Rushing Water PIT Tag

Scientists conduct a spill test of the embedded PIT tag antennas at Lower Granite Dam.

Although new PIT-tag antennas were installed in December in only one spillbay at one of eight dams on the lower Columbia and Snake rivers, scientists say the data being gathered from the effort will be very helpful.

The new data, which started rolling in during the spring from fish going over the spillway at Lower Granite Dam, will make current estimates more accurate and enable new studies that couldn't be done without this new system in place.

Funded by BPA and the U.S. Army Corps of Engineers, the 11 PIT-tag readers embedded in the concrete spillbay in three arrays (CU No. 1933 [14]) were operating beyond expectations in the spring. It's the first-ever PIT-tag detection system to be installed in a high-velocity spillway, and is powerful enough to capture electronic signals through seven inches of concrete from the rice-sized tags implanted in salmon, steelhead and other fish dropping over the dam at 70 feet per second.

The $7 million system began operating in early April, and by June 25 it identified more than 153,000 juvenile salmon and steelhead that had spilled over the dam on their migratory journey to the ocean.

This total includes 75,498 Chinook, 64,971 steelhead, 10,384 sockeye and 2,470 coho. Without it, scientists would have detected slightly more than 33,000 salmon and steelhead that have gone through the dam's juvenile bypass system, and would have to assume that the rest either didn't make it to the dam, or passed over the spillway.

Throughout the Columbia Basin, more than 1 million fish are fitted with PIT tags each year. They can be tracked when they pass by any of about 250 detection sites, and their information is kept in the PTAGIS database, funded by BPA and administered by the Pacific States Marine Fisheries Commission.

PTAGIS has been operating as a regional database of information on fish marked with PIT tags for 25 years, marking the journeys of some of the 33 million tagged fish through about 150 million detections.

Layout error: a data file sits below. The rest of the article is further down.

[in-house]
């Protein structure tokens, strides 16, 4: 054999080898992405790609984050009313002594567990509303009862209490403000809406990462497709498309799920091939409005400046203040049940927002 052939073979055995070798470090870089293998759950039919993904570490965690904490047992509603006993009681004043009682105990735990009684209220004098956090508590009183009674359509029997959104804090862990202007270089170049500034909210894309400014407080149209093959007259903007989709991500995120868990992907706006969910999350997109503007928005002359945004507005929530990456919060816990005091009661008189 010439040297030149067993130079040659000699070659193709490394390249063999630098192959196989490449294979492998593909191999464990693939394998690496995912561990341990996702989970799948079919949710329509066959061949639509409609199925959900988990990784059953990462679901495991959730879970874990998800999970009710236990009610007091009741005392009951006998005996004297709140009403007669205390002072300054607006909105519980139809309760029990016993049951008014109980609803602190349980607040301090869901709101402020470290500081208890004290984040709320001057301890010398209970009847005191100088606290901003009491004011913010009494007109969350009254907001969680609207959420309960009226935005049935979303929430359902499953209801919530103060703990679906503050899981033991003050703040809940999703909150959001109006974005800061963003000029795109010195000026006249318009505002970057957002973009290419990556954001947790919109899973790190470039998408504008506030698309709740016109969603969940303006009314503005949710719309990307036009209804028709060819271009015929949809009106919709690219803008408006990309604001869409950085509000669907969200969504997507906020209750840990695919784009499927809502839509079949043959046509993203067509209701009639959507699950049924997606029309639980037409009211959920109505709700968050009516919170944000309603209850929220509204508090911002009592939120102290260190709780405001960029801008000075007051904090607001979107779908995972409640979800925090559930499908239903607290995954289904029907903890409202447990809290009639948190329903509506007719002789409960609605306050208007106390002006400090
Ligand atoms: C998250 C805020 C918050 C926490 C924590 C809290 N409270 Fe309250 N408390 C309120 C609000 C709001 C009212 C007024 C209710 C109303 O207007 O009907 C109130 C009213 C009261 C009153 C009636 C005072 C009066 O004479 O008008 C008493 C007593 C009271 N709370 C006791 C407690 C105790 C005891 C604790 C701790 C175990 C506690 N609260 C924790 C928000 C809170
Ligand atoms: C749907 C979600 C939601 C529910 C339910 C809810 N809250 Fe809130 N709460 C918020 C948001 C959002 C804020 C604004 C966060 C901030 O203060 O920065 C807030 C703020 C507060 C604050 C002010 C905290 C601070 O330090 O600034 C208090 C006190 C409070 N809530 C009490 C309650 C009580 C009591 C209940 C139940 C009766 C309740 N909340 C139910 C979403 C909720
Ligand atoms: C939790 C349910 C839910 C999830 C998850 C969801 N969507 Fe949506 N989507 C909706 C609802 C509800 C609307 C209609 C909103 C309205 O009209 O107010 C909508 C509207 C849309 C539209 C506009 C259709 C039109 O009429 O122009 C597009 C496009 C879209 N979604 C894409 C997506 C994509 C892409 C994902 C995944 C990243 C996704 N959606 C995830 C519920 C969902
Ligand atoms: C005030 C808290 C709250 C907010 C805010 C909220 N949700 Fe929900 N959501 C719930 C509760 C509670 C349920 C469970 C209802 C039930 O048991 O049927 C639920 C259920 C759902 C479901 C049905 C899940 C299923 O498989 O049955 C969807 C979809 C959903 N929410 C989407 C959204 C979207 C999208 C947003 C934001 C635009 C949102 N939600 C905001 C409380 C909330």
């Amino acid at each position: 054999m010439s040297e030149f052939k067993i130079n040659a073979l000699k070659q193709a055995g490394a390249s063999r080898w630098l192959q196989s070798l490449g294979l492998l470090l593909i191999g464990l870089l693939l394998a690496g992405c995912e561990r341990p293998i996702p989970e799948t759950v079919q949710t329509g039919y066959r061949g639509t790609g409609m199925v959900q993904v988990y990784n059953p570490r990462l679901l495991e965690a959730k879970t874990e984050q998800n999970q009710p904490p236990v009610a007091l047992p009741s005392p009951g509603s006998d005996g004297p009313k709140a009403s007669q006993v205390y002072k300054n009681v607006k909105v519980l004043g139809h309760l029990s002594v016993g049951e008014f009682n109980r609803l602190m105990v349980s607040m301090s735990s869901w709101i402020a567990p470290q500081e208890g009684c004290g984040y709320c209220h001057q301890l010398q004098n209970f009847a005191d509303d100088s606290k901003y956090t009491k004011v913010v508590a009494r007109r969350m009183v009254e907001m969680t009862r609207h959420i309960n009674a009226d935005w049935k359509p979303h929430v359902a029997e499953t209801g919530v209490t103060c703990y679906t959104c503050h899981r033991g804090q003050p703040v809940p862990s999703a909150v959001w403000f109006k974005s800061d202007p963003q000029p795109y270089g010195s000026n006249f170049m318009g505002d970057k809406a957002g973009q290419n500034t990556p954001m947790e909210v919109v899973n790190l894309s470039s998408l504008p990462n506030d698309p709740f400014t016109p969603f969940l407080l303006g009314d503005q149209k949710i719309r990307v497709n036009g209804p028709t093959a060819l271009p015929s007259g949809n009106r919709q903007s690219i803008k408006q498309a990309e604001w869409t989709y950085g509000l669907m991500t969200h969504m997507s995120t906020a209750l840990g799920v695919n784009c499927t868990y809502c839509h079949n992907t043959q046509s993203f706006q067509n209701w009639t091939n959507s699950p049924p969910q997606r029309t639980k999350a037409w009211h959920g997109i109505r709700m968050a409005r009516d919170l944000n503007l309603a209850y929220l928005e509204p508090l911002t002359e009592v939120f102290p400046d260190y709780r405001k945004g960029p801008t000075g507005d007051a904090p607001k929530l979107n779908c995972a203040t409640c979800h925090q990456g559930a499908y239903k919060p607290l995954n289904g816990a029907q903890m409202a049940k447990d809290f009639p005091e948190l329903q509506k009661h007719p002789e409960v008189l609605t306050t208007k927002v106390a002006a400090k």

But as spill has increased over the eight lower dams in the Snake and Columbia rivers, the number of juveniles detected through their bypass systems has decreased. Ben Sanford, a data analyst for NOAA Fisheries, said that this spring, with higher levels of spill than ever before, scientists would be scratching their heads without the new data from Lower Granite Dam's spillway.

"The spill program has drawn a lot more fish away from the bypasses and turbines, so the detection rates at all the other dams is lower than usual," he told Clearing Up. "It's really low."

And with fewer detections, he noted, scientists have to make more assumptions.

Sanford said environmental conditions in the Snake and Columbia rivers are already so dynamic that when you add in changing operations at hydroelectric projects and how fish respond, there are a lot of variables for scientists to consider.

"When we don't have lots of data, it can be very hard to learn things," he said. The new detection system at Lower Granite is a huge gain in absolute detection—a 500 percent increase, he noted.

Sanford said when looking at the survival rates of fish tagged and released above the dam, and their survival rates to Lower Granite Dam, the standard errors were 10 times lower when combined with data from the detections over the spillway.

"The estimates were pretty similar—the mean survival—but the standard error is much smaller," he said. That will change with different water years, or different spill programs, he noted, adding, "But in a year like this year, the timing of having that system come on line was fantastic for those of us who work in this."